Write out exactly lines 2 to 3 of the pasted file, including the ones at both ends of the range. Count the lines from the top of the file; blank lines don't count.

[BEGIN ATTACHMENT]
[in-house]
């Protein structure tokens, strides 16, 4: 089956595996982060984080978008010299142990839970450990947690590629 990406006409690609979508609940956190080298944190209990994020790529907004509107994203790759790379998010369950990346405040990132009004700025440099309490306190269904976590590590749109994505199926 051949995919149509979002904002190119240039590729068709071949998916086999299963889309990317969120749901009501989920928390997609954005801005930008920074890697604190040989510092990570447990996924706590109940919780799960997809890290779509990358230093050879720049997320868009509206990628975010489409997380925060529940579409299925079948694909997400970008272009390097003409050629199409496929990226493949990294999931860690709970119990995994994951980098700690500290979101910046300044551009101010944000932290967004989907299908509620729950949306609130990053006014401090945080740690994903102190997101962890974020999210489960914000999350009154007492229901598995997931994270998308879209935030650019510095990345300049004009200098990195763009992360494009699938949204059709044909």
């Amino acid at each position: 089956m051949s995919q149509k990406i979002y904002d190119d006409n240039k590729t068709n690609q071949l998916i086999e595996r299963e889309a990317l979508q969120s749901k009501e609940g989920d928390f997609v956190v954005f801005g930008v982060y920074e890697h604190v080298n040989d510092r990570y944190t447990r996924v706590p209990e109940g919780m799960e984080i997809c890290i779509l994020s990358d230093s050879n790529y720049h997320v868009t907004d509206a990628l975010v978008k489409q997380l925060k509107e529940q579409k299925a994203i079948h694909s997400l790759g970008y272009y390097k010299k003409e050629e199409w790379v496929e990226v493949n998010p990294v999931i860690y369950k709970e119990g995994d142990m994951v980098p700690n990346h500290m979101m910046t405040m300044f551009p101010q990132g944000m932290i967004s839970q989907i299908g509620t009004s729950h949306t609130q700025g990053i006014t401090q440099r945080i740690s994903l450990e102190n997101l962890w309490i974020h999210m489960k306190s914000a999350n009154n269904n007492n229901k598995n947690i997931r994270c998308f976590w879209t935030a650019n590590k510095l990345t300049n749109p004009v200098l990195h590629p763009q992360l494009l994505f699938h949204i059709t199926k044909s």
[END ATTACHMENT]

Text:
């Protein structure tokens, strides 16, 4: 089956595996982060984080978008010299142990839970450990947690590629 990406006409690609979508609940956190080298944190209990994020790529907004509107994203790759790379998010369950990346405040990132009004700025440099309490306190269904976590590590749109994505199926 051949995919149509979002904002190119240039590729068709071949998916086999299963889309990317969120749901009501989920928390997609954005801005930008920074890697604190040989510092990570447990996924706590109940919780799960997809890290779509990358230093050879720049997320868009509206990628975010489409997380925060529940579409299925079948694909997400970008272009390097003409050629199409496929990226493949990294999931860690709970119990995994994951980098700690500290979101910046300044551009101010944000932290967004989907299908509620729950949306609130990053006014401090945080740690994903102190997101962890974020999210489960914000999350009154007492229901598995997931994270998308879209935030650019510095990345300049004009200098990195763009992360494009699938949204059709044909």
């Amino acid at each position: 089956m051949s995919q149509k990406i979002y904002d190119d006409n240039k590729t068709n690609q071949l998916i086999e595996r299963e889309a990317l979508q969120s749901k009501e609940g989920d928390f997609v956190v954005f801005g930008v982060y920074e890697h604190v080298n040989d510092r990570y944190t447990r996924v706590p209990e109940g919780m799960e984080i997809c890290i779509l994020s990358d230093s050879n790529y720049h997320v868009t907004d509206a990628l975010v978008k489409q997380l925060k509107e529940q579409k299925a994203i079948h694909s997400l790759g970008y272009y390097k010299k003409e050629e199409w790379v496929e990226v493949n998010p990294v999931i860690y369950k709970e119990g995994d142990m994951v980098p700690n990346h500290m979101m910046t405040m300044f551009p101010q990132g944000m932290i967004s839970q989907i299908g509620t009004s729950h949306t609130q700025g990053i006014t401090q440099r945080i740690s994903l450990e102190n997101l962890w309490i974020h999210m489960k306190s914000a999350n009154n269904n007492n229901k598995n947690i997931r994270c998308f976590w879209t935030a650019n590590k510095l990345t300049n749109p004009v200098l990195h590629p763009q992360l494009l994505f699938h949204i059709t199926k044909s």